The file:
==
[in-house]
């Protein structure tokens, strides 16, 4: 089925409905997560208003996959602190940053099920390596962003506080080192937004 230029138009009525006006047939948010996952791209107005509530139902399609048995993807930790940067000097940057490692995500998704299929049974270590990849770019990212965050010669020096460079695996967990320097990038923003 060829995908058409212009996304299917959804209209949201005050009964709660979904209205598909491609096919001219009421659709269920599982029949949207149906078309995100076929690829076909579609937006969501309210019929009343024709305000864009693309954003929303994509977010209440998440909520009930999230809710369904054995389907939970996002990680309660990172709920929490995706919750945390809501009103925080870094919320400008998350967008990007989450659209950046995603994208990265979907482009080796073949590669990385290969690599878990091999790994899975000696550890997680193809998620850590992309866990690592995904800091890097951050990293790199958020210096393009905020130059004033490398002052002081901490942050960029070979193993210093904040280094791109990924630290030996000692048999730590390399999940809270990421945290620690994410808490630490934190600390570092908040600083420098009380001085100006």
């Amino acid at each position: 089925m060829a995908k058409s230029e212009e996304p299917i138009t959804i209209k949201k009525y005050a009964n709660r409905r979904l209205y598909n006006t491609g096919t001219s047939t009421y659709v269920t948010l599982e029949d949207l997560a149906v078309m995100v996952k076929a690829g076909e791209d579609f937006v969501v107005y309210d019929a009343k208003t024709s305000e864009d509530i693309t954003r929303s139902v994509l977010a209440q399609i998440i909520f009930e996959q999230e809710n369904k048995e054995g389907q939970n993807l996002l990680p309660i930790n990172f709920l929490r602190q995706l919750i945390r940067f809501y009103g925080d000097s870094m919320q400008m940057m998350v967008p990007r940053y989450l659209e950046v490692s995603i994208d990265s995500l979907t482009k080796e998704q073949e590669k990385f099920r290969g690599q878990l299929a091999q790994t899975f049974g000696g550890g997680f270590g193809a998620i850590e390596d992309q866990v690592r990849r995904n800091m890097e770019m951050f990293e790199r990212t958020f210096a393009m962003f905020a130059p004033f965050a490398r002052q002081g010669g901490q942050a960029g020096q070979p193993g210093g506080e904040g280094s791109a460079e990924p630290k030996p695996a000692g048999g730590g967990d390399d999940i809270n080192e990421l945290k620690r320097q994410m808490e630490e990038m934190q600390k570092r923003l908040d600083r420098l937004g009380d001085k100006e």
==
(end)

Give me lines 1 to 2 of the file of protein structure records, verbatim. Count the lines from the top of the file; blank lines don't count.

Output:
[in-house]
């Protein structure tokens, strides 16, 4: 089925409905997560208003996959602190940053099920390596962003506080080192937004 230029138009009525006006047939948010996952791209107005509530139902399609048995993807930790940067000097940057490692995500998704299929049974270590990849770019990212965050010669020096460079695996967990320097990038923003 060829995908058409212009996304299917959804209209949201005050009964709660979904209205598909491609096919001219009421659709269920599982029949949207149906078309995100076929690829076909579609937006969501309210019929009343024709305000864009693309954003929303994509977010209440998440909520009930999230809710369904054995389907939970996002990680309660990172709920929490995706919750945390809501009103925080870094919320400008998350967008990007989450659209950046995603994208990265979907482009080796073949590669990385290969690599878990091999790994899975000696550890997680193809998620850590992309866990690592995904800091890097951050990293790199958020210096393009905020130059004033490398002052002081901490942050960029070979193993210093904040280094791109990924630290030996000692048999730590390399999940809270990421945290620690994410808490630490934190600390570092908040600083420098009380001085100006």